When the aroma of a roasting bird begins to fill the house, it’s almost like heaven. Walking through the front door, you feel your mouth begin to water instantly as the scent hits you across the face, just like a perfectly timed punch. All the trimmings are prepared and ready to be feasted upon.
If Mark Cherico walked into that house right now, he’d probably lose his mind. Watching that meat being carved right before his eyes would be dangerous. It’s not that long to go now, though. Fight night is almost upon him. But even still, every waking moment, that bird haunts him. After fists are thrown on Nov. 26, however, that all changes.
“I’m going to go home, eat some turkey and stuff my face for about a week,” Cherico told Combat Press. “I’ve got a lot of food that I want to eat. Cutting down to 135 [pounds] hasn’t been the most fun thing in the world. But, most importantly, hopefully sometime in the New Year I’ll get that call from the UFC and have a contract to sign.”
Cherico currently sports an unblemished record with seven wins from seven fights. On Nov. 26, he returns to action once more. He’ll fight on Pinnacle FC’s Pittsburgh Challenge Series 9 card against Brian Kelleher, a veteran of 17 fights. A victory one day before Thanksgiving could very well prompt the phone call he hopes to receive.
“Yeah, I think I’m going to make a splash,” Cherico predicted. “2015 is going to be my year. It’s going to be a very big year. I hope everybody is as excited as I am for me to do my thing on the biggest stage in the sport.”
Transitioning to the UFC from the regional circuit is the obvious goal of any professional fighter. With an almost endless pool of fighters seeking the very same thing, Cherico has a lot of competition in his quest to join the big leagues. A big part of getting that shot is being healthy and continuing to win. With two wins already in 2014, Cherico has been able to achieve both.
“Yeah, if I win this fight—and I feel like I’m going to, I feel like this is my time—I feel I’ll be in the UFC,” Cherico exclaimed. “It’s pretty awesome, but I’ve got to keep it in perspective. I’ve got a job to do Nov. 26. But I’m going to get the job done and I’m going to achieve my dream, which is to get into the UFC. Once I get there, we’ll start a new dream. That dream is to become a world champion.”
That wasn’t always the dream, though. Before Cherico had even donned a pair of gloves, he was headed down a different path. He was still going to be using his hands, but they were going to be used a little bit more delicately.
“It was a grind, getting up really early in the morning to work at Giant Eagle,” Cherico explained. “I would take inventory, do all the shipping and receiving and that kind of stuff. Then I would basically be in a refrigerator for eight hours, working with chicken, salad—whatever it was that day. It was a tough job, but it was a good experience. It taught me how to get up early and really get at it. Before that, I was used to night shifts, getting up at one or two o’clock in the afternoon to go to work at four. I had to get up very early in the morning to go to work.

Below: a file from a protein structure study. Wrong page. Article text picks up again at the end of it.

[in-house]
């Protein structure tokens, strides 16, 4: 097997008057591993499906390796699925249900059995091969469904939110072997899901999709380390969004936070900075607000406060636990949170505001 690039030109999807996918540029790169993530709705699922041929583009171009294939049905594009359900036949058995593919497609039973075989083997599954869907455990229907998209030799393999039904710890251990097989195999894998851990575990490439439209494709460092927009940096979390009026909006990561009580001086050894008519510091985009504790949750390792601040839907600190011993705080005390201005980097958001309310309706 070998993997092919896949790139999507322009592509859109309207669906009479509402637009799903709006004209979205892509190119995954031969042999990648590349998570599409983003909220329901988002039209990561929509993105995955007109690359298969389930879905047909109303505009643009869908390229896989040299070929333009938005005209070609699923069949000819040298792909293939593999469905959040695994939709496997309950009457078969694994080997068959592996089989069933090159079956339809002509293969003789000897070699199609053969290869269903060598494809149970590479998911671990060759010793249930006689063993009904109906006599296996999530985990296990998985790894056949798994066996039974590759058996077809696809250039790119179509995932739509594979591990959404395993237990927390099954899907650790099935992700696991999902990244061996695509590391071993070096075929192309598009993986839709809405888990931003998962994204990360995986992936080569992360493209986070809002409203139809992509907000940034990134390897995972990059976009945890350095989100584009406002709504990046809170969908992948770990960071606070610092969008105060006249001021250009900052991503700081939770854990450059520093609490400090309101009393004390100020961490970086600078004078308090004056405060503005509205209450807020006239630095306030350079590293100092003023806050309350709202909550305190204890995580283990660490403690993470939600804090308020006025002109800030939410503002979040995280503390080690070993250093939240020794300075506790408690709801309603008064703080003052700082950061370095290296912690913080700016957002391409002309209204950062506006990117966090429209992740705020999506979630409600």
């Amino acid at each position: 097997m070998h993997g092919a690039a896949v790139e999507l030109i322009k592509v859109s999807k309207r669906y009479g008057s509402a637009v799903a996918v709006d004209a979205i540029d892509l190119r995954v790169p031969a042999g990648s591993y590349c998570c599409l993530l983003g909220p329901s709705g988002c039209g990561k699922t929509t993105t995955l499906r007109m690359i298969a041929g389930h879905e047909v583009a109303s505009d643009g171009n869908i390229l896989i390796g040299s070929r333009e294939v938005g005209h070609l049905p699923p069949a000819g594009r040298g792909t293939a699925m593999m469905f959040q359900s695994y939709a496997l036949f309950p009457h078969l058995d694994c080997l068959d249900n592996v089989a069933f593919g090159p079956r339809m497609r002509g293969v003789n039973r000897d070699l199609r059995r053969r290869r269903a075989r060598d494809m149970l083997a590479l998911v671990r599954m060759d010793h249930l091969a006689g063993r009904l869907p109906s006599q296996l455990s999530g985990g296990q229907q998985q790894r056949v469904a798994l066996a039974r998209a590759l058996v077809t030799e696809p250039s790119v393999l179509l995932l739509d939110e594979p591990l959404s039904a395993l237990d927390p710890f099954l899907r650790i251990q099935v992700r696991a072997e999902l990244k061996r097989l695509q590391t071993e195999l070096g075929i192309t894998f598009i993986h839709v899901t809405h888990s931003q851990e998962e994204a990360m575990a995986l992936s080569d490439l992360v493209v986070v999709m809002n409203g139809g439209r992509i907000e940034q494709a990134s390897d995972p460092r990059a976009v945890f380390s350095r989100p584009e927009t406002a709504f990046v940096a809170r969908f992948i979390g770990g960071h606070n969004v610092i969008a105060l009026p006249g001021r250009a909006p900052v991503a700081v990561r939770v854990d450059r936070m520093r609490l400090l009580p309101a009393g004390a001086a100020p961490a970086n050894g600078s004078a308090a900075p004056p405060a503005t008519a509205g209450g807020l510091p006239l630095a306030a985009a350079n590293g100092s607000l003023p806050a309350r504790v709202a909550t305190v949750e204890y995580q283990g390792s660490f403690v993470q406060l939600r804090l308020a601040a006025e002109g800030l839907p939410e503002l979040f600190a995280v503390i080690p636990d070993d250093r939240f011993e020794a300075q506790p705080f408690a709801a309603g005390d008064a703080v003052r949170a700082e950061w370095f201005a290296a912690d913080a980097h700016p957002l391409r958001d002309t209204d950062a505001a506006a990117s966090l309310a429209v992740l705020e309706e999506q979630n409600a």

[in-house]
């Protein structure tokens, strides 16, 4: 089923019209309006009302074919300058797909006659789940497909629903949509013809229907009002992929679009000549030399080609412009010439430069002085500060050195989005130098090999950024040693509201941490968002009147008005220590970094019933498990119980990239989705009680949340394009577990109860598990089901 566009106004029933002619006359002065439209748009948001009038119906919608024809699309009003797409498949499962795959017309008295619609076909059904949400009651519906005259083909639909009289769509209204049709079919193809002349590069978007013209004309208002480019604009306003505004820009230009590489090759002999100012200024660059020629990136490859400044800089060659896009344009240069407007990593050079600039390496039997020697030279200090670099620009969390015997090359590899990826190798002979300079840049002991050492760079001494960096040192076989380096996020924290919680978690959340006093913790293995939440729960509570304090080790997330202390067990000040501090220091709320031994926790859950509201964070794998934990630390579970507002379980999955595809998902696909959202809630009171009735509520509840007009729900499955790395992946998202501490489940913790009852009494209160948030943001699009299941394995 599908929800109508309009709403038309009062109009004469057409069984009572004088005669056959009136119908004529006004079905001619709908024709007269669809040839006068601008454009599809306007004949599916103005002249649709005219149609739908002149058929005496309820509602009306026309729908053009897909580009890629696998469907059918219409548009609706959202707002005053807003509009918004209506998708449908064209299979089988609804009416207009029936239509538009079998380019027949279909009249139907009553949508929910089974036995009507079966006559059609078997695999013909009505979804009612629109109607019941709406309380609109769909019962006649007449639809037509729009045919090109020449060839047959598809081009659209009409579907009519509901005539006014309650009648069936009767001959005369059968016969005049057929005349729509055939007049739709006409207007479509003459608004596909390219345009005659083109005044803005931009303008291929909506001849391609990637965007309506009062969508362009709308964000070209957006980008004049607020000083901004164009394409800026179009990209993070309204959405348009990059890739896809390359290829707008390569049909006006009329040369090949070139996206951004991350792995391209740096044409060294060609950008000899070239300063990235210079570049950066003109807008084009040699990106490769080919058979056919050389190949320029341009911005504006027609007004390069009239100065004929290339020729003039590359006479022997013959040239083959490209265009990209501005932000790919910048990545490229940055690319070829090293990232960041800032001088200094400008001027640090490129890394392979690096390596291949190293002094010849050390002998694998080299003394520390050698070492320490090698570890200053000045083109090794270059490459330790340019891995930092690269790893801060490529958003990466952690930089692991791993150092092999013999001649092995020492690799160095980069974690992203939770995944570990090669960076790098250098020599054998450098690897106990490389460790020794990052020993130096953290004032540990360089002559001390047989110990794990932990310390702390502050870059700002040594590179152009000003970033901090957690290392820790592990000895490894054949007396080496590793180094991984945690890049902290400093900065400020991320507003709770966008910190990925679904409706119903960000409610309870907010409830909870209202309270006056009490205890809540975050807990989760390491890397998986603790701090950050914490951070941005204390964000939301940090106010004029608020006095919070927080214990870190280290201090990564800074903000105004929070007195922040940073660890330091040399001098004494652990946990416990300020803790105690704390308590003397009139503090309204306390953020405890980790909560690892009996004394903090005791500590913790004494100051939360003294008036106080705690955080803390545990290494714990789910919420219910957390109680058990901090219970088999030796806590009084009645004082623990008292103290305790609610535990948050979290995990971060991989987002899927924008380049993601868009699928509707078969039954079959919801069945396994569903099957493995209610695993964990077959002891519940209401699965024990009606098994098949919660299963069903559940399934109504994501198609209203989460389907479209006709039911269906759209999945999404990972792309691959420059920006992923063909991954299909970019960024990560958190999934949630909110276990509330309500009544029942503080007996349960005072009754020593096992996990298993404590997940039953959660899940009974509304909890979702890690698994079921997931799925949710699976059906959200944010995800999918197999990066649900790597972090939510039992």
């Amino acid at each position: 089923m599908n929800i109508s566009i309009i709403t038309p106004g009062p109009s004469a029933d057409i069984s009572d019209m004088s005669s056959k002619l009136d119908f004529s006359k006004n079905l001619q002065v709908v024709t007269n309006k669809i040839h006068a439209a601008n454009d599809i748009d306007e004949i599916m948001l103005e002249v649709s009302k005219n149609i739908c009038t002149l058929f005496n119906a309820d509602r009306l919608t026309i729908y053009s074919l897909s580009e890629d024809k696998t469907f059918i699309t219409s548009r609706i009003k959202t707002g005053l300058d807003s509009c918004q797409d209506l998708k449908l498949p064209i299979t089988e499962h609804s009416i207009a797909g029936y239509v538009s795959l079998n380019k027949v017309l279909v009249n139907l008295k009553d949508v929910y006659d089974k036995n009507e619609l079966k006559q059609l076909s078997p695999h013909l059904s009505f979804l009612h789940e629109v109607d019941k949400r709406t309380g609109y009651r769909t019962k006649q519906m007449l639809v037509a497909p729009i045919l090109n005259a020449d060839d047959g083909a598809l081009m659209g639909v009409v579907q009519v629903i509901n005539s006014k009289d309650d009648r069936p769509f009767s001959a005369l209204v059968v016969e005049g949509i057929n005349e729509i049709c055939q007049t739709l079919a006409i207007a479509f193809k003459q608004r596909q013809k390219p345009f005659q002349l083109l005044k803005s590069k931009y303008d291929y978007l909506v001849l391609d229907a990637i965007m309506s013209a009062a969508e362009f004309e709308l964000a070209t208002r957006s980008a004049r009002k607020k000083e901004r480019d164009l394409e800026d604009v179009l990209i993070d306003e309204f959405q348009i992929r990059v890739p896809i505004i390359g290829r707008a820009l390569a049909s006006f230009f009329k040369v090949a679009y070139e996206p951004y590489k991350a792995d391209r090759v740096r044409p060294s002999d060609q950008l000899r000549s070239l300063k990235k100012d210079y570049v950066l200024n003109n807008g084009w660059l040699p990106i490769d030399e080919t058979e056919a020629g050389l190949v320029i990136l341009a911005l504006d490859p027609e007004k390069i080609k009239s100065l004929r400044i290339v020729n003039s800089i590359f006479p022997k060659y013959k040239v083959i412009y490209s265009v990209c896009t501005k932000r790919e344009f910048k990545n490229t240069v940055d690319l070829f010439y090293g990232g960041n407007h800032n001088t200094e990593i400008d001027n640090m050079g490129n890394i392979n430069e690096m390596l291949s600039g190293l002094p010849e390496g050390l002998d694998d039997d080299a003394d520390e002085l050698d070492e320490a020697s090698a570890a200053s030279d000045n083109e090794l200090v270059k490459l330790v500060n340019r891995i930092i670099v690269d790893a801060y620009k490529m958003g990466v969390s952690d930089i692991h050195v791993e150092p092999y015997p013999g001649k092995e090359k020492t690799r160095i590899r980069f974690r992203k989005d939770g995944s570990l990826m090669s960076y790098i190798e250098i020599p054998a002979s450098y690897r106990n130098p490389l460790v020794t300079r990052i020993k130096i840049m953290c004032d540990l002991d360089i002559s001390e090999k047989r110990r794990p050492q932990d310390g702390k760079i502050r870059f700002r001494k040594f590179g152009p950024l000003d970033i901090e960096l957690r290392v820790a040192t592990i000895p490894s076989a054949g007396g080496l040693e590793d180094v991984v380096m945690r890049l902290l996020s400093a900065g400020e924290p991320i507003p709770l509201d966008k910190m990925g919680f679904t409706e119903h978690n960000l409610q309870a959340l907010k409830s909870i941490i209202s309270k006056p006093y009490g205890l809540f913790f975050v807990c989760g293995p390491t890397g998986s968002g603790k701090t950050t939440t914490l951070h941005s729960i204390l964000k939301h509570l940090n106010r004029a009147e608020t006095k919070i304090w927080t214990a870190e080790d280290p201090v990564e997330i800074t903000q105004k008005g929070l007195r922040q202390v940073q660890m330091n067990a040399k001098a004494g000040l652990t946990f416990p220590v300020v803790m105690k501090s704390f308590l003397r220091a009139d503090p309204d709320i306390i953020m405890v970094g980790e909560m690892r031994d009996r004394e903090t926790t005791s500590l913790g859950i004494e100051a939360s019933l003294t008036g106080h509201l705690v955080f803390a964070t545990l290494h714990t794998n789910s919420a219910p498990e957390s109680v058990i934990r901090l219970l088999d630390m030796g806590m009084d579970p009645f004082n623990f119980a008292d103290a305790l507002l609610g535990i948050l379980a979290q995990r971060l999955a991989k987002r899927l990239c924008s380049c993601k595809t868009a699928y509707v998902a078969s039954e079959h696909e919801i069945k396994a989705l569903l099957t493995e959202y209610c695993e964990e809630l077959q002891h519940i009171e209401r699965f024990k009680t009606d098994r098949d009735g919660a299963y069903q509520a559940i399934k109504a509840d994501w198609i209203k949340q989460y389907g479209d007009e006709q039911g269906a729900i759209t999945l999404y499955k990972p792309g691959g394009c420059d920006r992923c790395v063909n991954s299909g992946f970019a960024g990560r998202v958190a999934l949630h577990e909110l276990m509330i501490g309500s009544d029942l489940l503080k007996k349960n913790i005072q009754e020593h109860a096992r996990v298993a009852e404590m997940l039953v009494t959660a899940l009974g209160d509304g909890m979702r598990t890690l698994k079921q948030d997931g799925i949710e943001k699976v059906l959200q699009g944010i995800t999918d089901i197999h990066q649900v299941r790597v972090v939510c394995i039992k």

“I was there because, if you work long enough, they’d pay you to go to school, and I wanted to go to culinary arts school. Just by chance I ran into my neighbor, who had an MMA shirt on. I asked him if he did MMA. He said, ‘Yeah,’ and we got to talking a little bit. He said, ‘I’m free right now, if you want to do some pad work. I can show you some stuff.’ We went to the garage, did pads for a bit. That continued for a week or two and I really enjoyed it. At the same time that I began to train MMA more and more—and really liked it—the time was coming for me to go to school. I decided that I really wanted to take a shot at MMA. I knew that if fighting didn’t work out, I could always go to school. But a year later, I was winning fights, so I quit cooking altogether and focused on my fighting.”
Cherico’s upcoming opponent, Kelleher, has competed in over double the amount of fights that Cherico has fought in. That extra fight experience can sometimes prove to be a big difference when it comes to fight night. Cherico, who just started competing professionally in 2012, has grown comfortable with going up against more experienced adversaries.
“I don’t think it’s anything new,” Cherico admitted. “Except for one of my pro fights, I think, all of my opponents have had more experience than me. I’ve been in there 17 times [combined amateur and pro]. He may have a few more pro fights than me, but I know what to expect. I know how to go through the motions leading up the fight and what happens during the fight. There’s nothing that’s going to throw me off. This is a great fight for me.”
Perhaps the only thing greater will be celebrating Thanksgiving with another win on his record and the UFC potentially lighting up his phone. Well, that and the turkey he’ll finally get to enjoy.